We learnt how measurements are taken to minimise error, how birds were caught with mist netting and how much it hurt when a sparrow decides it doesn’t like you or your fingers. Each individual, upon capture, had its micro-chip scanned and its rings checked in order to confirm its identity. Next, wing, tarsus, bill and bib measurements were taken and mass was recorded. Sparrow mass fluctuates as energy reserves are used, so even birds caught recently were re-weighed. As they worked, Lucy and Alfredo explained how the measurements were supporting their current research. Male birds have a collection of black breast feathers, known as a bib, which grows with age. As this part of the bird is on display to others, Alfredo is looking into whether this increase in size (and age) is related to male dominance and social status. They also pointed to limitations with the measurements. A similar black band of feathers around the eye in males, for example, is measured in length but not in width or area. It is only recently that Lucy has realised that the width of this band grows with age, as well as length. The dataset, therefore, is still developing as more researchers become involved with the project.
The following days hid a lot of surprises in term of exploration, field work and science! As the project was going on, we were asked to collect data on parental care and social dominance in the house sparrow population of Lundy. Thanks to all this previous knowledge and videos we were able to draw overall conclusions. We went on to test three trade-offs. The first hypothesis suggests that the more you care about your children the less chance you have to survive. We were provided with videos of nest boxes of summer 2016 7 and 11 days after hatching. Based on observations about where the bird is landing and how many time it stays at the nest-boxes, we collected data for parental care analysis.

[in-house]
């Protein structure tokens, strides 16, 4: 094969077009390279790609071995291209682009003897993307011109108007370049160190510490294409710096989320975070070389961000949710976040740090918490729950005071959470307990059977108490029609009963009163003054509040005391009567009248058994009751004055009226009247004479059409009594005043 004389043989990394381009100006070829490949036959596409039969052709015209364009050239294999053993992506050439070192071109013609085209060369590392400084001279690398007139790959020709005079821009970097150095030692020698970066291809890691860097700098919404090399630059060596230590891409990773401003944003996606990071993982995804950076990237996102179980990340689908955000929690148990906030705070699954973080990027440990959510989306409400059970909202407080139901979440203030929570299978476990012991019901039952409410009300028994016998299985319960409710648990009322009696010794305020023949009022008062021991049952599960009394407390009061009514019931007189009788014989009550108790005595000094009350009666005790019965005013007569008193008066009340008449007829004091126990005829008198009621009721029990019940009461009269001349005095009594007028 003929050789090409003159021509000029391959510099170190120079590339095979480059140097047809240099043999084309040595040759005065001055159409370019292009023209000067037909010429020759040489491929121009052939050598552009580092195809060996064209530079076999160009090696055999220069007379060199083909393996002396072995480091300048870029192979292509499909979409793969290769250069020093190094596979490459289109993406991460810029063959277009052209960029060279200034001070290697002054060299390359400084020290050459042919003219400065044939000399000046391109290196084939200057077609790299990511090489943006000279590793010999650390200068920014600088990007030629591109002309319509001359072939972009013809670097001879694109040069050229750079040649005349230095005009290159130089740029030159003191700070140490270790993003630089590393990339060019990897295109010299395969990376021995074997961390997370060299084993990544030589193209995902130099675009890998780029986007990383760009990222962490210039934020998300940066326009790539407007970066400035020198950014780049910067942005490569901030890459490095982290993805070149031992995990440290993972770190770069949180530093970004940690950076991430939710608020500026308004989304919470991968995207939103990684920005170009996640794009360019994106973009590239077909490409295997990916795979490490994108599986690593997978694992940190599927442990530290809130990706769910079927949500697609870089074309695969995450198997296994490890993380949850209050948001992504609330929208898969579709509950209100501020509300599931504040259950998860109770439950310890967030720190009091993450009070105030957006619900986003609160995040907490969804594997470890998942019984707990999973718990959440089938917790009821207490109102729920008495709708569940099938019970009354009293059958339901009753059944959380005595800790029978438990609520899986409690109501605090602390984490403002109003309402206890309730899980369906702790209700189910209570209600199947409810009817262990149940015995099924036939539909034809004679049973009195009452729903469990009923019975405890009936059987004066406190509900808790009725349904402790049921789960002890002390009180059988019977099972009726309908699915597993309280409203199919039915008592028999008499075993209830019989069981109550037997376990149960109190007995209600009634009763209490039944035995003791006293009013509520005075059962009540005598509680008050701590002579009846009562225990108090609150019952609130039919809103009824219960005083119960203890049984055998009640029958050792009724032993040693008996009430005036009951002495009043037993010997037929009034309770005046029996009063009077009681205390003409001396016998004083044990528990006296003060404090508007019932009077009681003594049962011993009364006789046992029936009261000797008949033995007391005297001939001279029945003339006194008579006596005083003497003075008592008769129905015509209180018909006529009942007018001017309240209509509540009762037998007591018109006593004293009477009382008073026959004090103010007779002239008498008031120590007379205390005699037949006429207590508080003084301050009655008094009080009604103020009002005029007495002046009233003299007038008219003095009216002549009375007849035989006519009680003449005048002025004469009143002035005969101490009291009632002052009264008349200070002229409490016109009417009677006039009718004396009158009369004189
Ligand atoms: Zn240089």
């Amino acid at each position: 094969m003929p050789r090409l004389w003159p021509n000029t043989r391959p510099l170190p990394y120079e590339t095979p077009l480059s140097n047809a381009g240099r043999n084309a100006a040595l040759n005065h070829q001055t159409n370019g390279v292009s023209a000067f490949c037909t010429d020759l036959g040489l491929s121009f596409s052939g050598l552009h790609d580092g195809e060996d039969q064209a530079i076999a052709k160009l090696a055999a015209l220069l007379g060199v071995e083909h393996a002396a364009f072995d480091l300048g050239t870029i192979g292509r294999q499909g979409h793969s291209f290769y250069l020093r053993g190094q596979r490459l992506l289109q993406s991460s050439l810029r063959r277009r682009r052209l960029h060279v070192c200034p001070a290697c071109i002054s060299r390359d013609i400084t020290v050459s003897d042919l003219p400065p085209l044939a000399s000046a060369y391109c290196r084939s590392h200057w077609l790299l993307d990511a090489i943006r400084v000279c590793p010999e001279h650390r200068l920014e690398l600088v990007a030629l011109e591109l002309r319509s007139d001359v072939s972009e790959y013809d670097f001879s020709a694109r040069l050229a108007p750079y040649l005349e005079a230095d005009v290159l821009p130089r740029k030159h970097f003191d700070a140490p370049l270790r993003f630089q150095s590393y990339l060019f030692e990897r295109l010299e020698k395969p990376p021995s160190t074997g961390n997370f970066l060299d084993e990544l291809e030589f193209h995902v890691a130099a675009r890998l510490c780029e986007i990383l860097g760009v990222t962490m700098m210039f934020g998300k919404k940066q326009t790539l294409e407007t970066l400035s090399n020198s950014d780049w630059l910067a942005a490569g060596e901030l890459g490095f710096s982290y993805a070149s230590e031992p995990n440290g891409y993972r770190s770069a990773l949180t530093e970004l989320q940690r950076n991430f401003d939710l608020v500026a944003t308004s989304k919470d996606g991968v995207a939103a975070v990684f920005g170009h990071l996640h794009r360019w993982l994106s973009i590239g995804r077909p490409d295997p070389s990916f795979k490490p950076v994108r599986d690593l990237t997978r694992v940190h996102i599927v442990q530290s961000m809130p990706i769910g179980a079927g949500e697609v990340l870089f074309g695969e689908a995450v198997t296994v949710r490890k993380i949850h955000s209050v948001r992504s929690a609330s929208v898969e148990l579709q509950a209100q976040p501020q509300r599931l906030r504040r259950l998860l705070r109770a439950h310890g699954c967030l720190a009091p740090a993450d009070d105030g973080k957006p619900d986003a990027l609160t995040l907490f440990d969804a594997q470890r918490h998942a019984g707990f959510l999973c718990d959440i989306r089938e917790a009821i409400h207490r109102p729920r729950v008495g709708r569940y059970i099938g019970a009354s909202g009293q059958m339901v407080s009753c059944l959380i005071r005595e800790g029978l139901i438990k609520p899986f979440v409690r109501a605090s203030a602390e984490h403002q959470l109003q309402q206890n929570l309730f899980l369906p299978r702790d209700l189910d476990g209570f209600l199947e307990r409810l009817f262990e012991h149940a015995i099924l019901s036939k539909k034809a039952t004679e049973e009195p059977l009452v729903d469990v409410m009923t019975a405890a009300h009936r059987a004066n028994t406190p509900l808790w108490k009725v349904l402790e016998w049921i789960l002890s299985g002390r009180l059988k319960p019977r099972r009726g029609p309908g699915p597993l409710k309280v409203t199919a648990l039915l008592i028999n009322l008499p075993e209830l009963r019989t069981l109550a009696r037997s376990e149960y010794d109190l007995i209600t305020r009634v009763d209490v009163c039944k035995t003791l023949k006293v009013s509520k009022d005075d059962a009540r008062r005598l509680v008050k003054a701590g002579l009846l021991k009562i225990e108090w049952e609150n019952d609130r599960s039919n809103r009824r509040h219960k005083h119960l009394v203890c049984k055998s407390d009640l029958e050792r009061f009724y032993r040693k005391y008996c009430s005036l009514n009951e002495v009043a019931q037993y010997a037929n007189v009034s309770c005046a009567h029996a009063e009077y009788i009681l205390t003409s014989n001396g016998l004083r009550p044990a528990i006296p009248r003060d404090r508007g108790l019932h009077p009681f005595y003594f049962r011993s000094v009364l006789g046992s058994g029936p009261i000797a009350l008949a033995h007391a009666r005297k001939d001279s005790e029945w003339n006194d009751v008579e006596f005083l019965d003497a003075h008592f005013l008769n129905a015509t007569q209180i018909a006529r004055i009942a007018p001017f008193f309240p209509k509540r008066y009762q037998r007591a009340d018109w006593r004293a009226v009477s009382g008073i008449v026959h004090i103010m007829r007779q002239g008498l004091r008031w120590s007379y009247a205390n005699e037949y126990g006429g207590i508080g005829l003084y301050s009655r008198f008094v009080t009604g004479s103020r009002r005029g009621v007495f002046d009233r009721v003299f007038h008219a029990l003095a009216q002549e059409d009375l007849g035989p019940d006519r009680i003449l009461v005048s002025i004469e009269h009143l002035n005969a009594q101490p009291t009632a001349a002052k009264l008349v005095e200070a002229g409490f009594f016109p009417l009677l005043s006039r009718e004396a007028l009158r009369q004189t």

The second hypothesis focused on the social dominance of the sparrow father. It predicts that good father are bad fighters. To investigate the hierarchy of the Lundy house sparrow population we recorded all interactions at a feeder, including threats or fight amongst birds and identify the winner and the loser. Then we compared our results with those of the parental care videos. Unfortunately, none of the father recorded in parental care videos seem to appear on those of social dominance rank, which led to lack of data for our analysis. This could be explain by 3 different points: